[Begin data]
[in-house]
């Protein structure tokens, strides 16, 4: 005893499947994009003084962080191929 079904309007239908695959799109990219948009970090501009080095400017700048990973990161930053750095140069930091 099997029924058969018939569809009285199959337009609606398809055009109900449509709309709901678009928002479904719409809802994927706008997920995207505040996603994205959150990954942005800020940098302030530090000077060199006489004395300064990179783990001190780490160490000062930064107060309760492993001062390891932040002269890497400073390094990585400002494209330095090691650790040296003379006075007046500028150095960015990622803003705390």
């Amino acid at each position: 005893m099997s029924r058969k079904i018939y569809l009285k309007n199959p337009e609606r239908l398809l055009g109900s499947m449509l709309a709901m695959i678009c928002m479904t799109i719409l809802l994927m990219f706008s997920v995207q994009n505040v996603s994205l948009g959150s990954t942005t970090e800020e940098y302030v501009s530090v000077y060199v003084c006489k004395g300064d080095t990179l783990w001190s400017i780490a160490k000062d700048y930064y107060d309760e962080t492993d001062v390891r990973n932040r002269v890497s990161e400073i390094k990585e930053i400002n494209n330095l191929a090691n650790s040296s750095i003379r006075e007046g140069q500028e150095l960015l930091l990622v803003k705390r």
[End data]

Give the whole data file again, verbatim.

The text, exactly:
[in-house]
């Protein structure tokens, strides 16, 4: 005893499947994009003084962080191929 079904309007239908695959799109990219948009970090501009080095400017700048990973990161930053750095140069930091 099997029924058969018939569809009285199959337009609606398809055009109900449509709309709901678009928002479904719409809802994927706008997920995207505040996603994205959150990954942005800020940098302030530090000077060199006489004395300064990179783990001190780490160490000062930064107060309760492993001062390891932040002269890497400073390094990585400002494209330095090691650790040296003379006075007046500028150095960015990622803003705390």
């Amino acid at each position: 005893m099997s029924r058969k079904i018939y569809l009285k309007n199959p337009e609606r239908l398809l055009g109900s499947m449509l709309a709901m695959i678009c928002m479904t799109i719409l809802l994927m990219f706008s997920v995207q994009n505040v996603s994205l948009g959150s990954t942005t970090e800020e940098y302030v501009s530090v000077y060199v003084c006489k004395g300064d080095t990179l783990w001190s400017i780490a160490k000062d700048y930064y107060d309760e962080t492993d001062v390891r990973n932040r002269v890497s990161e400073i390094k990585e930053i400002n494209n330095l191929a090691n650790s040296s750095i003379r006075e007046g140069q500028e150095l960015l930091l990622v803003k705390r």